Agretti (a.k.a. Monk’s Beard)
Agretti is also known as monk’s beard or barba di frate. It’s a little like samphire and has a lovely firm texture. It’s native to Mediterranean seashores. Nowadays, it is picked wild or cultivated, sometimes in large greenhouses. In ancient times it would have been collected as winter greens. To prepare, in one motion cut off the bottom of the bundle to remove the roots, then rinse.
Simply steamed or blanched and eaten with a little olive oil and lemon juice, or with butter and anchovies.
Serve as a side, mixed with roasted nuts to add crunch.
Mixed into pasta (see julskitchen.com for a couple of great recipes)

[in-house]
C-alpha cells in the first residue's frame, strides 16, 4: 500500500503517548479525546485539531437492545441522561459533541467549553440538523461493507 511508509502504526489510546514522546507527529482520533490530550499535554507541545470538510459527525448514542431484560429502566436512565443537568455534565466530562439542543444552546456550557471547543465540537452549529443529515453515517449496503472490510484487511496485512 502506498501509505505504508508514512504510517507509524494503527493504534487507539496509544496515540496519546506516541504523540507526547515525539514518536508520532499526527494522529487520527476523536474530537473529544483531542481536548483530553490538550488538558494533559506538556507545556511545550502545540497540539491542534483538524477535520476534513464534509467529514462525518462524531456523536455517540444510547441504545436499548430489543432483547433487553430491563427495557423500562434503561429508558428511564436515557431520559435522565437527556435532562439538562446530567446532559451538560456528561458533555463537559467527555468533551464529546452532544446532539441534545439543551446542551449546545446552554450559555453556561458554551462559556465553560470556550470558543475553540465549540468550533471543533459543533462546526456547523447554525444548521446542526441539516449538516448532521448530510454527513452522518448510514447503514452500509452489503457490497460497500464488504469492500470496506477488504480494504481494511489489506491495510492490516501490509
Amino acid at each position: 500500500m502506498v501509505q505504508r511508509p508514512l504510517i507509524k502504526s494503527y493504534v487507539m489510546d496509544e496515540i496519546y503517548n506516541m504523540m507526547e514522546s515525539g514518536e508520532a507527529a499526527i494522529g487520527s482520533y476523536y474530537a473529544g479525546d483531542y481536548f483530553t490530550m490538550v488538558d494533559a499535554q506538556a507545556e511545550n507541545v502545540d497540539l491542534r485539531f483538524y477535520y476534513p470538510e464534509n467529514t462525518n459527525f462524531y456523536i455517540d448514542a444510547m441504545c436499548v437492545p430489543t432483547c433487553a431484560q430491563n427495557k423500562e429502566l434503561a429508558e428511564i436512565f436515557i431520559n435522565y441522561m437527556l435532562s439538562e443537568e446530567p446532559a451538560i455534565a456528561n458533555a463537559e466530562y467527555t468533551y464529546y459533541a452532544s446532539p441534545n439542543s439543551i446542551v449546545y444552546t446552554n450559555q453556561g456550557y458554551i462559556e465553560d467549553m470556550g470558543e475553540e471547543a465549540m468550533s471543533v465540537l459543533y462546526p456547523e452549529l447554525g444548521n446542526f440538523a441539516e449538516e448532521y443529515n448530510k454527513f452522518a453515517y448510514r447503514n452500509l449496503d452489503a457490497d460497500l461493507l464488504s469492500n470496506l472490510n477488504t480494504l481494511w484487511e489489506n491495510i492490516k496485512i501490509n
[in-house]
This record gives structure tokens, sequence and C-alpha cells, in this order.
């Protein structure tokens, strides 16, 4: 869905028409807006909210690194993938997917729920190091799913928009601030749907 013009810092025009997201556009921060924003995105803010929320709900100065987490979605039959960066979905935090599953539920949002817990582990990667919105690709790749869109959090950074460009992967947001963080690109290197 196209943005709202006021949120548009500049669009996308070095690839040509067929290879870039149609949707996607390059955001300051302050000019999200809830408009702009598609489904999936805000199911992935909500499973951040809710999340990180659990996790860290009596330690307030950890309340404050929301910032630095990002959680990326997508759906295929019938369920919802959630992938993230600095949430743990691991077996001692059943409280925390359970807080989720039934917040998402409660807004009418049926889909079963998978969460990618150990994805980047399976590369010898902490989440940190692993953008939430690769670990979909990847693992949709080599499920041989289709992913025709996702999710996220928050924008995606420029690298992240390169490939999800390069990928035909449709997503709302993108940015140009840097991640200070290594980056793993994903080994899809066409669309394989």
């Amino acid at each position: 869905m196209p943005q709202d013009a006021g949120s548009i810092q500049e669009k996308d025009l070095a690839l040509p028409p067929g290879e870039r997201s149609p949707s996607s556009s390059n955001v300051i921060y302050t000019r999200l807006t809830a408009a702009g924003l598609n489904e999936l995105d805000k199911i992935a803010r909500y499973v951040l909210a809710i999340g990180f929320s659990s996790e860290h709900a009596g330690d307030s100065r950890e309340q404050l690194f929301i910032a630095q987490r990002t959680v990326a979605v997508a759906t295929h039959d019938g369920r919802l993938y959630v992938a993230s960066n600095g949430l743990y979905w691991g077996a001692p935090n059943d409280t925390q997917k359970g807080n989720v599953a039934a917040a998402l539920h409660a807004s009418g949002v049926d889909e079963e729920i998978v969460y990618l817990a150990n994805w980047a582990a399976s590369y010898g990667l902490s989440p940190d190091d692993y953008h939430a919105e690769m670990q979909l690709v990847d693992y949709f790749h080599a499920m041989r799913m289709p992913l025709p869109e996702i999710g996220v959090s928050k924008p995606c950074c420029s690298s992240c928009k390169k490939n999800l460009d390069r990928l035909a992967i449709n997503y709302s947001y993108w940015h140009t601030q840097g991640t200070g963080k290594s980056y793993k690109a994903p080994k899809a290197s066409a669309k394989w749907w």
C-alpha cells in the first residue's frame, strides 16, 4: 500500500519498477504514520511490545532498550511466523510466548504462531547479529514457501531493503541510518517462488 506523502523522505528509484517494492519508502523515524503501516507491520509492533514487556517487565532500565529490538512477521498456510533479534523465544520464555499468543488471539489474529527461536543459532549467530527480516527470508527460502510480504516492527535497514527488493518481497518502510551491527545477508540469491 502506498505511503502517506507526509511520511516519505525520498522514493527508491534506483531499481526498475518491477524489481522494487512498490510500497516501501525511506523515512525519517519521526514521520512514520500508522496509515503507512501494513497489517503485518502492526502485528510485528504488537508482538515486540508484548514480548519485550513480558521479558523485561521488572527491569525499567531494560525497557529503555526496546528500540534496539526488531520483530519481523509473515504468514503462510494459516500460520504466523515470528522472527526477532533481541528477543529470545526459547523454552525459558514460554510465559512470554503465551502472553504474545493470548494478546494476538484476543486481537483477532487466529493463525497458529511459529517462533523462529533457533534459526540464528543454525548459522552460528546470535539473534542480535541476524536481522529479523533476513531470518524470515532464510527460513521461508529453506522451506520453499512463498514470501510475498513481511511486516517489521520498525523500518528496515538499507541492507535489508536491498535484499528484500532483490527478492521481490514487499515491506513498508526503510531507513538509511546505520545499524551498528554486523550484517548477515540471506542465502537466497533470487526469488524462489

Stir through risottos.
In this article in Red magasine, chef Florence Knight says: “'I’ve been using agretti, or monks beard, for years and its arrival, along with rhubarb, heralds the end of winter, which is always joyful. It’s especially prized in Italy where it is traditionally paired with anchovies, bacon, chilli and olive oil. … The flavour is a little more grassy than spinach and it is much more succulent. I prefer it to have a slight crunch but you can cook it until it is soft and noodley. I like to serve it wilted with clams, cooked in chilli and lemon spooned over a creamy burrata or as a little side dish with melted anchovies, garlic and olive oil.'